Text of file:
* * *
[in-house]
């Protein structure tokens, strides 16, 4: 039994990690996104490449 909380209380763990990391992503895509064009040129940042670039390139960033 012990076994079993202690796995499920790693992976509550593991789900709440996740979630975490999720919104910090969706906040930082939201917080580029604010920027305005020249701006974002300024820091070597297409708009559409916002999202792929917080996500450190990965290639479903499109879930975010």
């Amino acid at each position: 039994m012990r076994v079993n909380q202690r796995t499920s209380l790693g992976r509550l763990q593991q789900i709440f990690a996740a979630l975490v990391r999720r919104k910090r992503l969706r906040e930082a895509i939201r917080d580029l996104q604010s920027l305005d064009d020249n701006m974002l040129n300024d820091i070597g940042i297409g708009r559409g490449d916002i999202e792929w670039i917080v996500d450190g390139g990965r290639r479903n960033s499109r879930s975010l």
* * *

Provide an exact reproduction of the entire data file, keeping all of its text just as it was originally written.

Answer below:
[in-house]
């Protein structure tokens, strides 16, 4: 039994990690996104490449 909380209380763990990391992503895509064009040129940042670039390139960033 012990076994079993202690796995499920790693992976509550593991789900709440996740979630975490999720919104910090969706906040930082939201917080580029604010920027305005020249701006974002300024820091070597297409708009559409916002999202792929917080996500450190990965290639479903499109879930975010």
């Amino acid at each position: 039994m012990r076994v079993n909380q202690r796995t499920s209380l790693g992976r509550l763990q593991q789900i709440f990690a996740a979630l975490v990391r999720r919104k910090r992503l969706r906040e930082a895509i939201r917080d580029l996104q604010s920027l305005d064009d020249n701006m974002l040129n300024d820091i070597g940042i297409g708009r559409g490449d916002i999202e792929w670039i917080v996500d450190g390139g990965r290639r479903n960033s499109r879930s975010l």